Hollywood celebrities have a reputation for espousing a sort of prepackaged, fast-food version of politically correct “liberal” issues, as if they buy a kit of personal convictions off the shelf at Whole Foods. It includes environmental concerns, usually exaggerated and often wrong; rejection of “all things corporate” including pharmaceuticals and biotech, with a corresponding embrace of alternative medicine, organic agriculture, and “empowered individual” philosophies like home birth. Then there are the outliers who go the other way toward full alt-right with an imagined superior insight into world affairs. They tend to reject history and science in favor of conspiracy mongering and alternative science, be it the young Earth, the flat Earth, or calling us all sheeple for believing in the standard model of the universe.
Interestingly, anti-vaccination is found in both camps. Left-leaning antivaxxers tend to reject it because it’s not a natural healing method, and right-leaning antivaxxers think it’s an evil government program of enforced mercury poisoning. It increasingly seems that a rational, level-headed, science-literate Hollywood celebrity is as rare as a truly good movie.
So here my list of top 10 celebrities, 2017 edition, who contribute to the Endarkenment by abusing their notoriety to spread misinformation far and wide:
#10 – Shaq and the NBA Flat Earthers
Former player Shaquille O’Neal and current NBA basketball players Kyrie Irving, Wilson Chandler, and Draymond Green have all expressed their belief that the Earth is flat, but I put them all the way down at #10 because it’s not clear that all four literally believe this. They may just be trolling. But whether they are or not, they do genuinely influence a huge number of young people, including some demographics where education is not necessarily a life priority. Guys, if you want to inspire kids to achieve and succeed, you’re doing it wrong.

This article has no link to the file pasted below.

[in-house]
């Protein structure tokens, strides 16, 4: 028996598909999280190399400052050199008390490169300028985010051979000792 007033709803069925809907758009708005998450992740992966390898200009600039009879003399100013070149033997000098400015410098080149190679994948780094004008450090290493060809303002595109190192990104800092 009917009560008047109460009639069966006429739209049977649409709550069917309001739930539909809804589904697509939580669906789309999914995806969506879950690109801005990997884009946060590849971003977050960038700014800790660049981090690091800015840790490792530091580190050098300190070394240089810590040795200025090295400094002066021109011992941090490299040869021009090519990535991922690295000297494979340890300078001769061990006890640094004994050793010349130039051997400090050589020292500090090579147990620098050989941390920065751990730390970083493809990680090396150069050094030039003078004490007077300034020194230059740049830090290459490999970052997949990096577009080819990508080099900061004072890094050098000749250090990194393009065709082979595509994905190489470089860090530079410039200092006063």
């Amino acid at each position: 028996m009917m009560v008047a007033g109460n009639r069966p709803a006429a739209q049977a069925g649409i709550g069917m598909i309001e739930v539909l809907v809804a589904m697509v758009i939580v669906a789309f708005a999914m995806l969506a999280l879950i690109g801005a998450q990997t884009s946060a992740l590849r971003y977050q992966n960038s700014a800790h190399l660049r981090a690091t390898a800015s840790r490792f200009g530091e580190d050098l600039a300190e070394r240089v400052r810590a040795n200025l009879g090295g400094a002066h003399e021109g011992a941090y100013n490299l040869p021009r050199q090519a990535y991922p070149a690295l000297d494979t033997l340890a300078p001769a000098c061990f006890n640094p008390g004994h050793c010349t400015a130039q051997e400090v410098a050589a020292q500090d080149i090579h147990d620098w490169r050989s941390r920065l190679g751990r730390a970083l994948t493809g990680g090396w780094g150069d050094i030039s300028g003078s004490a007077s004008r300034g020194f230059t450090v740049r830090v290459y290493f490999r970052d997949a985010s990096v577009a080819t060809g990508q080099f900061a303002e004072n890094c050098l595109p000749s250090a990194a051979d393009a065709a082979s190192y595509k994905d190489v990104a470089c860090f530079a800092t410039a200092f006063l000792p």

#9 – Michael Phelps
I include him as a representative of the many athletes and celebrities who loudly and proudly promote cupping, the overtly pseudoscientific technique of suctioning great round hickeys into the skin by rupturing capillaries. A lot of trainers sell this because it costs nothing to administer, requires no training, and they can charge whatever they want for it; and since it’s unregulated, they make a vast array of claims for whatever workout benefits they say it confers. Usually, it just happens to solve whatever that athlete’s complaint of the day is. Phelps proudly shows off these ugly bruises, as do many other athletes and celebrities, and has even posted pictures of himself getting it done on his Instagram. Sellers have even come up with a sciencey-sounding name for it to impress the scientifically illiterate: “myofascial decompression”.
This New Age alternative health fad claims to be based on ayurveda… but is it?
So it’s the 21st century, and our collective knowledge in fields such as medicine and hygiene is better than at any other time in our past. If you have some medical problem, chances are we’ve developed a pretty good treatment for it that’s better than it was 25 years ago, and 25 years before that. Just about everything anyone can think of has been tried and tested as a treatment for that condition. Why then do some Westerners shun the results of what we’ve been able to learn, and instead seek out folk remedies notable only for their roots in pre-scientific knowledge? Nowhere is this trend more aptly illustrated than in the latest fad, oil pulling.